CPI’s Weekly Compass for August 28, 2017

CPI Staff — Monday, August 28, 2017

Here are the top stories conservatives are following this week:

Conservative Godfathers – CPI Interview with Don Devine:

“It actually is a great time to be a conservative. It’s time to rebuild this great tradition of Western civilization, put it back together, and make sense of it for today’s world. We can’t oversimplify it. Freedom and tradition have so many dimensions. It is not an easy job we have, to reconcile the two principles of freedom and tradition… The country is more conservative than are the conservative Republicans in Washington. They know something is fundamentally wrong, and most people here in DC do not.” 

Read Part One of his interview here. Part Two will be available next week.

What’s Really Happening

September Chaos: Congress returns next week with a laundry list of major policy puzzles to solve, having accomplished little in the preceding 8 months. The list facing McConnell-Ryan:

  • Debt limit: Treasury funds run out mid-October.
  • Government spending: 2017 appropriations end on Sept 30, and to date none of the 13 appropriations bills have been passed by the Senate, including military funding.
  • Obamacare: Leaders have gone silent on the hopes for repeal.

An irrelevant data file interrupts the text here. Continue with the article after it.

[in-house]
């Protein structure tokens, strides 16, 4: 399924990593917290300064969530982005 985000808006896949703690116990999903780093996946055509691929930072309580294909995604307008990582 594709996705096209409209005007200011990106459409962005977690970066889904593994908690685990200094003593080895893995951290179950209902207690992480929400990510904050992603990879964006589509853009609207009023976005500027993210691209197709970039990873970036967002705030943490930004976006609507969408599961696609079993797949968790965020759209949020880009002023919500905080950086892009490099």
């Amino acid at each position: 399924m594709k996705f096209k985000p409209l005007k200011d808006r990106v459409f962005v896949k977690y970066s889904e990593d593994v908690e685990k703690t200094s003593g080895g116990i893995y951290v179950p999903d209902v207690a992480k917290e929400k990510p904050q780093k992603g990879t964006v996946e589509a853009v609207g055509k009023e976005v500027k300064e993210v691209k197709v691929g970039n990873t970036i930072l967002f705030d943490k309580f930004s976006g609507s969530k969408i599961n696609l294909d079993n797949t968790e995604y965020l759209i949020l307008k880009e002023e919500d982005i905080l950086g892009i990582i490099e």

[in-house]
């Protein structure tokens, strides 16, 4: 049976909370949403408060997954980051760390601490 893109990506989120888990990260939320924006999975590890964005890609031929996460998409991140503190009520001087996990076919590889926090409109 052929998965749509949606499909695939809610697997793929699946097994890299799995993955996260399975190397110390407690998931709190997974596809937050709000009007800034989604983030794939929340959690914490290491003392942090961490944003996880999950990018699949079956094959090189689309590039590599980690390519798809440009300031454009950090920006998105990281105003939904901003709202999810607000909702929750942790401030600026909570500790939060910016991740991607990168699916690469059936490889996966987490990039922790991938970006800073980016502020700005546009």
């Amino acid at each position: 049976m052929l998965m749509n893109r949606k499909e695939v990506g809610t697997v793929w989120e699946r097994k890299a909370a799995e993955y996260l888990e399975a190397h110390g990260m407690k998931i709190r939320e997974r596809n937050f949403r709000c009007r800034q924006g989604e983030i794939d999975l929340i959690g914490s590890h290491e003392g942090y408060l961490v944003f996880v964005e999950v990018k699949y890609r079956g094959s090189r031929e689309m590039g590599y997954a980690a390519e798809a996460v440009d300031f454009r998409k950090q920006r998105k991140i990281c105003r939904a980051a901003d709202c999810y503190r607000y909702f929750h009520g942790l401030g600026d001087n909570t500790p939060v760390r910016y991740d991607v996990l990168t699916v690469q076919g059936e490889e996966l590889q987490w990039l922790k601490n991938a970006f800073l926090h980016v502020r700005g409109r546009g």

• Tax reform: Originally promised to be completed before summer.
  • Budget: Senate would need to pass new budget for 2018 fiscal year to create new reconciliation rules to allow for tax reform passing with just 50 votes.
  • Harvey relief: Cruz and Cornyn have called for federal aid.
  • Also, FAA (Federal Aviation Administration) and SCHIP (State-based Children’s Health Insurance Program) need reauthorization by September 30.

President Trump lashed out at Republican leaders for failing to advance his policy agenda and doing little to avoid the looming September spending and debt crises. Meanwhile, Nancy Pelosi boasts that Democrats have won every battle against GOP in 2017. Republican Study Committee Chairman Mark Walker urged leaders to get serious on debt limit and enact real spending reforms: “Our national debt now stands at $20 trillion. That’s $146,000 for every American household… Ultimately, we need to take incremental steps to our ultimate goal: to eliminate the need for a debt ceiling increase at all. Ideally, we should not have to vote for a debt ceiling increase because the government lives within its means and produces a surplus.”

Harvey Disaster Relief: As Hurricane Harvey rips through Texas, calls for federal aid increase, it’s critical to note that government has an important role but private charity is historically more effective. In response to Hurricane Sandy, Congress and Obama passed a $60 billion relief bill filled with non-emergency earmarks ($2 million for Smithsonian roof repair, $10 million for FBI salaries) and only about half of the funds were actually spent helping disaster victims. However, over 80 private charities raised $658 million and spent 91% on Sandy relief. As the Philanthropy Roundtable notes: “Private giving is light-years quicker than government action, and it tends to adapt effectively to changing conditions on the ground… [In 2001] 73 percent of adults nationwide said charities were the most cost-effective, while 17 percent selected government agencies.”

Policy Perspectives:

Notable Events:

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